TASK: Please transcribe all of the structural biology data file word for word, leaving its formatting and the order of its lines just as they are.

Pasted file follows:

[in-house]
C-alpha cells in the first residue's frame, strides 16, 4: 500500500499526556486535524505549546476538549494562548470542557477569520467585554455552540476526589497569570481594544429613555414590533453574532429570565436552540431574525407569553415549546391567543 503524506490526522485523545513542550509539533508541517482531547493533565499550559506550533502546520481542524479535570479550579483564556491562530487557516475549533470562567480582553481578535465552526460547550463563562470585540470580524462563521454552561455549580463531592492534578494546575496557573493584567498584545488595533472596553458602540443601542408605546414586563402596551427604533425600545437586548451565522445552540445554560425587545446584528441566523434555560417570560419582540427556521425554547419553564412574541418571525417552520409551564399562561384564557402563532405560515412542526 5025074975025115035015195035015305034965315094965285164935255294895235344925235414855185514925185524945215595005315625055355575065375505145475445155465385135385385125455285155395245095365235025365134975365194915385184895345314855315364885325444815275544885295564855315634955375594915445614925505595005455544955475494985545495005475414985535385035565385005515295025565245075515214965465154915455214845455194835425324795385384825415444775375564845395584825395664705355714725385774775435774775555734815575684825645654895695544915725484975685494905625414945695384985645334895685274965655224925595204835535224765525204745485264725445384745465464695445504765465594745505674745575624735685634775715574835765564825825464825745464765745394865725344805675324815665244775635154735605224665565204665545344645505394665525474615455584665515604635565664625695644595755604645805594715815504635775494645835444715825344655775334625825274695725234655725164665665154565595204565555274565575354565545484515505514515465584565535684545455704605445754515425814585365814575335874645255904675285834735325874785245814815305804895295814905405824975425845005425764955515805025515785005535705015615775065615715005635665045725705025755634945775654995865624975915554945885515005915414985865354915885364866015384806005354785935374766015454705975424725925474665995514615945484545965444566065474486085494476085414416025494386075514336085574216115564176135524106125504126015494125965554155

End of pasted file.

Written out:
[in-house]
C-alpha cells in the first residue's frame, strides 16, 4: 500500500499526556486535524505549546476538549494562548470542557477569520467585554455552540476526589497569570481594544429613555414590533453574532429570565436552540431574525407569553415549546391567543 503524506490526522485523545513542550509539533508541517482531547493533565499550559506550533502546520481542524479535570479550579483564556491562530487557516475549533470562567480582553481578535465552526460547550463563562470585540470580524462563521454552561455549580463531592492534578494546575496557573493584567498584545488595533472596553458602540443601542408605546414586563402596551427604533425600545437586548451565522445552540445554560425587545446584528441566523434555560417570560419582540427556521425554547419553564412574541418571525417552520409551564399562561384564557402563532405560515412542526 5025074975025115035015195035015305034965315094965285164935255294895235344925235414855185514925185524945215595005315625055355575065375505145475445155465385135385385125455285155395245095365235025365134975365194915385184895345314855315364885325444815275544885295564855315634955375594915445614925505595005455544955475494985545495005475414985535385035565385005515295025565245075515214965465154915455214845455194835425324795385384825415444775375564845395584825395664705355714725385774775435774775555734815575684825645654895695544915725484975685494905625414945695384985645334895685274965655224925595204835535224765525204745485264725445384745465464695445504765465594745505674745575624735685634775715574835765564825825464825745464765745394865725344805675324815665244775635154735605224665565204665545344645505394665525474615455584665515604635565664625695644595755604645805594715815504635775494645835444715825344655775334625825274695725234655725164665665154565595204565555274565575354565545484515505514515465584565535684545455704605445754515425814585365814575335874645255904675285834735325874785245814815305804895295814905405824975425845005425764955515805025515785005535705015615775065615715005635665045725705025755634945775654995865624975915554945885515005915414985865354915885364866015384806005354785935374766015454705975424725925474665995514615945484545965444566065474486085494476085414416025494386075514336085574216115564176135524106125504126015494125965554155